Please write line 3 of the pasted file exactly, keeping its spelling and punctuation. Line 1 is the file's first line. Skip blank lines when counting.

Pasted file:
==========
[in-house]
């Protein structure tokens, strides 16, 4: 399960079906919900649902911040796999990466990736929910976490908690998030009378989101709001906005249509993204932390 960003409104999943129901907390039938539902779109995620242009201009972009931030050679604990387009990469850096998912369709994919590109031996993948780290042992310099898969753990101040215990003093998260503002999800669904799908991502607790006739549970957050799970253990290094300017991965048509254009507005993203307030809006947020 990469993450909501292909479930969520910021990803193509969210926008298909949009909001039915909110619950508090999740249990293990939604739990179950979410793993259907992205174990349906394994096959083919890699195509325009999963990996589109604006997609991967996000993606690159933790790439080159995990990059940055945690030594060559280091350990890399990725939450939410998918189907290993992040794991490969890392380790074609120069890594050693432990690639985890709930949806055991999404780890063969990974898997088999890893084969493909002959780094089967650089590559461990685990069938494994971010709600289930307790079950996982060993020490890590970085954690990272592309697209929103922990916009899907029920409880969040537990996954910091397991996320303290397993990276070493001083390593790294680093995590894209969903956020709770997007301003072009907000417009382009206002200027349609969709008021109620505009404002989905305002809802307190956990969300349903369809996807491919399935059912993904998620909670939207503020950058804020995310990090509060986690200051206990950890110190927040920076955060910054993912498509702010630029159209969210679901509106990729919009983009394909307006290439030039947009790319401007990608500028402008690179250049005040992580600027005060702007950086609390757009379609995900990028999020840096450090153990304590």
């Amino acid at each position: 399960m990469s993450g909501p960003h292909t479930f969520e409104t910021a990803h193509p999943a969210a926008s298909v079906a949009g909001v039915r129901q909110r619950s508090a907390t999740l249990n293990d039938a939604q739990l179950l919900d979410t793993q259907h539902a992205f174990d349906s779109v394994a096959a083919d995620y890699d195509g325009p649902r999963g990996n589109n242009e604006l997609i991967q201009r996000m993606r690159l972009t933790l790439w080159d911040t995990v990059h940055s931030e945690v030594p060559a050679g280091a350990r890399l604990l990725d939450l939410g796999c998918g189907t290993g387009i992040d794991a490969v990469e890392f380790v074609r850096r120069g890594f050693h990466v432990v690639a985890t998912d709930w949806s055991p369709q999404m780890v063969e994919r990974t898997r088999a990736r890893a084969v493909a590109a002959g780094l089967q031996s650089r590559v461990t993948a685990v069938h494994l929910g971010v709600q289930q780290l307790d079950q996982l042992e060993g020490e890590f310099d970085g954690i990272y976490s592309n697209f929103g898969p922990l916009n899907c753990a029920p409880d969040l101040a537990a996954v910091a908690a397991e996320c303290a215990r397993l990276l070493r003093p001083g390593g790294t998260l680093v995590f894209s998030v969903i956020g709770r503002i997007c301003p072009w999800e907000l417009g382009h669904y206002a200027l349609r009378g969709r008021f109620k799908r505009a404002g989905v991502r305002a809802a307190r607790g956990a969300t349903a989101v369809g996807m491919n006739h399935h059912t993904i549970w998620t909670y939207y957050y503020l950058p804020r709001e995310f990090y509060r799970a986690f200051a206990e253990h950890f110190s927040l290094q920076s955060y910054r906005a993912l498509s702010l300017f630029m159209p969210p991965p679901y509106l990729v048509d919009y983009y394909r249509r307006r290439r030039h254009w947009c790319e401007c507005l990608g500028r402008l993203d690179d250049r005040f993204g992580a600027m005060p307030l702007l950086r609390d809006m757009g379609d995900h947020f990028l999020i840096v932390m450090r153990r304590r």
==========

């Amino acid at each position: 399960m990469s993450g909501p960003h292909t479930f969520e409104t910021a990803h193509p999943a969210a926008s298909v079906a949009g909001v039915r129901q909110r619950s508090a907390t999740l249990n293990d039938a939604q739990l179950l919900d979410t793993q259907h539902a992205f174990d349906s779109v394994a096959a083919d995620y890699d195509g325009p649902r999963g990996n589109n242009e604006l997609i991967q201009r996000m993606r690159l972009t933790l790439w080159d911040t995990v990059h940055s931030e945690v030594p060559a050679g280091a350990r890399l604990l990725d939450l939410g796999c998918g189907t290993g387009i992040d794991a490969v990469e890392f380790v074609r850096r120069g890594f050693h990466v432990v690639a985890t998912d709930w949806s055991p369709q999404m780890v063969e994919r990974t898997r088999a990736r890893a084969v493909a590109a002959g780094l089967q031996s650089r590559v461990t993948a685990v069938h494994l929910g971010v709600q289930q780290l307790d079950q996982l042992e060993g020490e890590f310099d970085g954690i990272y976490s592309n697209f929103g898969p922990l916009n899907c753990a029920p409880d969040l101040a537990a996954v910091a908690a397991e996320c303290a215990r397993l990276l070493r003093p001083g390593g790294t998260l680093v995590f894209s998030v969903i956020g709770r503002i997007c301003p072009w999800e907000l417009g382009h669904y206002a200027l349609r009378g969709r008021f109620k799908r505009a404002g989905v991502r305002a809802a307190r607790g956990a969300t349903a989101v369809g996807m491919n006739h399935h059912t993904i549970w998620t909670y939207y957050y503020l950058p804020r709001e995310f990090y509060r799970a986690f200051a206990e253990h950890f110190s927040l290094q920076s955060y910054r906005a993912l498509s702010l300017f630029m159209p969210p991965p679901y509106l990729v048509d919009y983009y394909r249509r307006r290439r030039h254009w947009c790319e401007c507005l990608g500028r402008l993203d690179d250049r005040f993204g992580a600027m005060p307030l702007l950086r609390d809006m757009g379609d995900h947020f990028l999020i840096v932390m450090r153990r304590r």